• Qualitative 3 - forms of discourse analysis
  • Quantitative 1 - GIS and computer cartography
  • Quantitative 2 - spatial analysis and modeling
  • Quantitative 3 - mixing methods and ethical concerns

Module Skills

Skills Type Skills details
Application of Number Students will be expected to analyze and interpret, through a range of complementary methods, different forms of quantitative and qualitative data, and linked to addressing specific research questions (assessed through the essay).
Communication Students will be expected to play a full role in small group discussions with their peers and with academic staff. The development of presentation skills will be assessed through the oral delivery of the MA thesis plan (20% of the module mark). In addition, students will be expected to present coursework with a high standard of academic writing, examined through the 4,000 word essay and the 4,000 word thesis plan.
Improving own Learning and Performance Students will be expected to undertake a significant amount of self-directed study, including extensive reading for the 4,000 word essay and 4,000 word thesis plan, as well as weekly homework assignments. As such, students will be required to develop self and time-management skills.
Information Technology Students will be expected to use Information Technology in the presentation of their coursework. They will also become familiar with the use of Internet in the provision of academic writing, for example on-line journals (assessed through the essay and thesis plan). And, they will be exposed to a range of data management and analysis packages as part of their seminar and workshop participation (assessed through the essay).
Personal Development and Career planning The module provides knowledge and understanding that is central to teaching geography at the tertiary and higher education sector level.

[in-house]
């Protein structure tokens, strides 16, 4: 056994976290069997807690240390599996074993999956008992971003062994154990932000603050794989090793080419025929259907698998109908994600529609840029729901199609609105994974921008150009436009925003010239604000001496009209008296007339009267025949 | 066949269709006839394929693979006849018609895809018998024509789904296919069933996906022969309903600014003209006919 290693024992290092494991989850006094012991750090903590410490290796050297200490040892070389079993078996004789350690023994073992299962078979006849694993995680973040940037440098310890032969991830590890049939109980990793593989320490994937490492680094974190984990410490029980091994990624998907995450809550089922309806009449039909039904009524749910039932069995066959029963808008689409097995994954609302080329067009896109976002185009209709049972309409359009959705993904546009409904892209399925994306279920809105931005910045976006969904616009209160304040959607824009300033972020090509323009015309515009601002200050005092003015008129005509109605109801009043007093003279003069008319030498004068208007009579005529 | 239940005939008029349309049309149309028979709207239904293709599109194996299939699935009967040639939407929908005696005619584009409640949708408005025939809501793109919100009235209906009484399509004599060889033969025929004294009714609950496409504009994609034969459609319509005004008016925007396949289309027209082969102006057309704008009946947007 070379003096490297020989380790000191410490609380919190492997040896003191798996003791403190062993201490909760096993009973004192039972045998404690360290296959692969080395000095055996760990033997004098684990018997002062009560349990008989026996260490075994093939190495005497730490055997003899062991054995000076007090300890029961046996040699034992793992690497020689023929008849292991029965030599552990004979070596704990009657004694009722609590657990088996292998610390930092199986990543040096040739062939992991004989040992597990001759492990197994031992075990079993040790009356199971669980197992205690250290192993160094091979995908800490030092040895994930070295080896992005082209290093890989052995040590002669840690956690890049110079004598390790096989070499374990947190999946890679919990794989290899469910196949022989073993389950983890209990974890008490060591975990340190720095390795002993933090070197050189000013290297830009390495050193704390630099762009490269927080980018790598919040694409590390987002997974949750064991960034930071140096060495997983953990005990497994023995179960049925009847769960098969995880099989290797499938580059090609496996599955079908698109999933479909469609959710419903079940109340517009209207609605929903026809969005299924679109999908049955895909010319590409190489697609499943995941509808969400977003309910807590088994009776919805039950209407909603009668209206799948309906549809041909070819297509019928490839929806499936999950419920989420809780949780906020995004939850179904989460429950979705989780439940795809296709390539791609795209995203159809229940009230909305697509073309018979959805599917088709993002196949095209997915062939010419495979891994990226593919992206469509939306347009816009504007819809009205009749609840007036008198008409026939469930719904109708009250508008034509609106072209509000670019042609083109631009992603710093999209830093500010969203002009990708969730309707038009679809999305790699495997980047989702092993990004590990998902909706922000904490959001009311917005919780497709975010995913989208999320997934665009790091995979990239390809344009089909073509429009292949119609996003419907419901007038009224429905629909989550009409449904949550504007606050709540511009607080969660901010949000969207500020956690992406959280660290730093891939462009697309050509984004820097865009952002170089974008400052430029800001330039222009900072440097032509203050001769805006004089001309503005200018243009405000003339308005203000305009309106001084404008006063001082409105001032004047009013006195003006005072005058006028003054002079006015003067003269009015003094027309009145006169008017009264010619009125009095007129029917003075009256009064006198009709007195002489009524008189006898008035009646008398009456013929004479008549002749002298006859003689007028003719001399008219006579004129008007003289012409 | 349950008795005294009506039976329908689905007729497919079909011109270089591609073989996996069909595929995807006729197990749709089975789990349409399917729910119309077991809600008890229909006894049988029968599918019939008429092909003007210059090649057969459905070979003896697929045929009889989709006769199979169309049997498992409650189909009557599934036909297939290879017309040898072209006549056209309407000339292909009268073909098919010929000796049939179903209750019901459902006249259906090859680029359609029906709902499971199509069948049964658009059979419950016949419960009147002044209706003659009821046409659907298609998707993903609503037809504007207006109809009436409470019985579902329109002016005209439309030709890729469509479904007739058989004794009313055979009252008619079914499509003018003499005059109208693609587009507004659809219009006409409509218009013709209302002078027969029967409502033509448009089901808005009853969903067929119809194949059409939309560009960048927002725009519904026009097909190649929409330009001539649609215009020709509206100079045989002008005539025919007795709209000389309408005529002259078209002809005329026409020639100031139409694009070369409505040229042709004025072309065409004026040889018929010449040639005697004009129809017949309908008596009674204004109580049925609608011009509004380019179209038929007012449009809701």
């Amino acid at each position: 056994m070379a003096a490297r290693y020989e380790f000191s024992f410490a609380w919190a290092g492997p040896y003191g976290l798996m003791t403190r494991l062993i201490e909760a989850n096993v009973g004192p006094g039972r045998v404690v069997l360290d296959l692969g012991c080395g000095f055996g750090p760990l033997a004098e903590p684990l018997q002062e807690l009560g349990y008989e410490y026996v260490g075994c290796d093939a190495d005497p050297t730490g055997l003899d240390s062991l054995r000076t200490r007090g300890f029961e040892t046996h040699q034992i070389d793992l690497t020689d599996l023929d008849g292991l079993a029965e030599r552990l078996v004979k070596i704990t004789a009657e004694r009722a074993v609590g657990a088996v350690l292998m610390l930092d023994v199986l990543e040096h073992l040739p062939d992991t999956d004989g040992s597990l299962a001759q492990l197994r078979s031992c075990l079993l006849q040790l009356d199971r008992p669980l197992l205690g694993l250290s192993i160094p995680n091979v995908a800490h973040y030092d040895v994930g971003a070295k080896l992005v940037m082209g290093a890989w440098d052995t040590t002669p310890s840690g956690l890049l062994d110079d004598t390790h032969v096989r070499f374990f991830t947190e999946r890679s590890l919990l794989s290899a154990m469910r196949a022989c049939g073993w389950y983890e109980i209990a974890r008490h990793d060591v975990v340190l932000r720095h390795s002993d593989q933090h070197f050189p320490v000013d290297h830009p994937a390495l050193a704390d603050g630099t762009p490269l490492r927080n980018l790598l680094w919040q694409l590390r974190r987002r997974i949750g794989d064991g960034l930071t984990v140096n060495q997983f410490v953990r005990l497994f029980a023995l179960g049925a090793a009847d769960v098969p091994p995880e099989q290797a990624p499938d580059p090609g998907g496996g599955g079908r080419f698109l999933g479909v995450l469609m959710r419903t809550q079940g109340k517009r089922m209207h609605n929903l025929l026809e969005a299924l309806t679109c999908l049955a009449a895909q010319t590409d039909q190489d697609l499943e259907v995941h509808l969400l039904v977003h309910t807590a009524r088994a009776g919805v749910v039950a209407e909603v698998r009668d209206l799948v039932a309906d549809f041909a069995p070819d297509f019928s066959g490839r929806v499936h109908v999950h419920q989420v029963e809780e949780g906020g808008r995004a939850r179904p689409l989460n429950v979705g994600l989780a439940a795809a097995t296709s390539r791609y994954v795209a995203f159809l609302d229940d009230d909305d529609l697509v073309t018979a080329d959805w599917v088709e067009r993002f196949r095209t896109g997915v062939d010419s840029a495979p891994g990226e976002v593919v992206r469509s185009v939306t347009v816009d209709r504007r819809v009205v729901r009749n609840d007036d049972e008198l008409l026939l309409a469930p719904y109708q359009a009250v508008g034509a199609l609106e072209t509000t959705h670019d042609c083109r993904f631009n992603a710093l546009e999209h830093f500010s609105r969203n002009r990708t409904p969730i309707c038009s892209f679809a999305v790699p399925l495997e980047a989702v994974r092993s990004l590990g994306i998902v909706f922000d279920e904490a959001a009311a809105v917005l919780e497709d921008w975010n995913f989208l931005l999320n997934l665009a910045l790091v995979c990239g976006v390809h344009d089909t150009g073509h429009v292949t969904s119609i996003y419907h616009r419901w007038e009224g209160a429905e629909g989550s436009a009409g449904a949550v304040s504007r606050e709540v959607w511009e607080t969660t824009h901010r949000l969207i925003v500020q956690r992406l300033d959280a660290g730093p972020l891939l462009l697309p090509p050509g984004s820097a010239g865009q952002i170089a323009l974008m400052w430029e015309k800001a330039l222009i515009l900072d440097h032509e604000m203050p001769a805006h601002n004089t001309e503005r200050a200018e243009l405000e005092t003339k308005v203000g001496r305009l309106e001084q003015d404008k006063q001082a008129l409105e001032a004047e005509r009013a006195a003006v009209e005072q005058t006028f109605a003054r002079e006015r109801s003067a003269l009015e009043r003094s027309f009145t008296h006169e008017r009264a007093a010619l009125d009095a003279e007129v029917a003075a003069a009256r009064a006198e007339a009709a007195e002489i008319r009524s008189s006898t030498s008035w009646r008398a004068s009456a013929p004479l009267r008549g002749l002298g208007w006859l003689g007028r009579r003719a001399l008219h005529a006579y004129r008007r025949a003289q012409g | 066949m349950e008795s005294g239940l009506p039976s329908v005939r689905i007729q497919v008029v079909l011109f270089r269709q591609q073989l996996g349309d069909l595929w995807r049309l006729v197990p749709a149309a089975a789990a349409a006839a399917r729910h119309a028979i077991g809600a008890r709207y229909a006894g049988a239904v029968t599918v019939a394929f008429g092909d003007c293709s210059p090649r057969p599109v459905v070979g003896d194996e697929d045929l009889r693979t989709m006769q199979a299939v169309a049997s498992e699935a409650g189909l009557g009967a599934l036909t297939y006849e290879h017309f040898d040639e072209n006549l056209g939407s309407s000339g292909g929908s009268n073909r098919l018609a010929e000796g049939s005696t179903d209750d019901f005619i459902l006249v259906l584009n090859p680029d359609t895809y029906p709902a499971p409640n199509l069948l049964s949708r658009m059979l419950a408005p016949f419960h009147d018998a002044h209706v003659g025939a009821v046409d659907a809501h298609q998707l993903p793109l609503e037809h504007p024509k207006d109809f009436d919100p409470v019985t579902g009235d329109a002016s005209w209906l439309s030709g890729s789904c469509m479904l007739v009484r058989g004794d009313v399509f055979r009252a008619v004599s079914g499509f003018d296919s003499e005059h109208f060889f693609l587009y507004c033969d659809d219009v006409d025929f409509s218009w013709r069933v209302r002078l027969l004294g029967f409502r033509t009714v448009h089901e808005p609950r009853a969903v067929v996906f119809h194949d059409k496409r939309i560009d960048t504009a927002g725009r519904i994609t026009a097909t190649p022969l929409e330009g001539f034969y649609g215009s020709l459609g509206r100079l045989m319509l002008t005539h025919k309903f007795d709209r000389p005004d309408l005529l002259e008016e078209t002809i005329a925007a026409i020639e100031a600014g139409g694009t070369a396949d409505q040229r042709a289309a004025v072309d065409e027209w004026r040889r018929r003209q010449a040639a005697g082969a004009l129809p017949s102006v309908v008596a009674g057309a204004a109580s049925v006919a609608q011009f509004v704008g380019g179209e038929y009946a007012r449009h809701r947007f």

Problem solving Students will generate research questions and appropriate means of answering them through the 4,000 word thesis plan.
Research skills Students will undertake a significant degree of independent reading for the 4,000 word essay and 4,000 word thesis plan. Preparatory work will also be required for the oral presentation of the thesis plan.
Subject Specific Skills Students will be encouraged to situate themselves, and their work, within the broad sweep of recent developments in Economic Geography (through the thesis plan).
Team work The seminar and workshop components of this module enable students to develop skills and awareness of their role in the immediate context of discussion based interaction.

Reading List

Recommended Text
Cloke, P., Crang, P. and Goodwin, M. (eds) (2001-2) Practising Human Geography Arnold, London Primo search Eyles, J., and Smith, D. (eds) (1988) Qualitative Methods in Human Geography Polity, Cambridge Primo search Feldman, M. (1995) Strategies for interpreting qualitative data Sage, Beverley Hills Primo search Lindsay, J.M. (1997) Techniques in Human Geography Routledge, London Primo search Markusen, A. (1999) Qualitative Research Sage, London Primo search Mason, J. (1996) Qualitative Research Sage, London Primo search Reismann, C. (1993) Narrative Analysis Sage, Beverley Hills Primo search Sayer, A. (1992) Method in Social Science Routledge, London Primo search Walliman, N. (2001) Your Research Project Sage, London Primo search Wilson, A. and Bennett, R. (1985) Mathematical methods in Human Geography and Planning Wiley, Chichester Primo search Winchester, H.P.M. Professional Geographer Interviews and questionnaires as mixed methods in population geography: the case of lone fathers in Newcastle, Australia 51, 60-67 Primo search


This module is at CQFW Level 7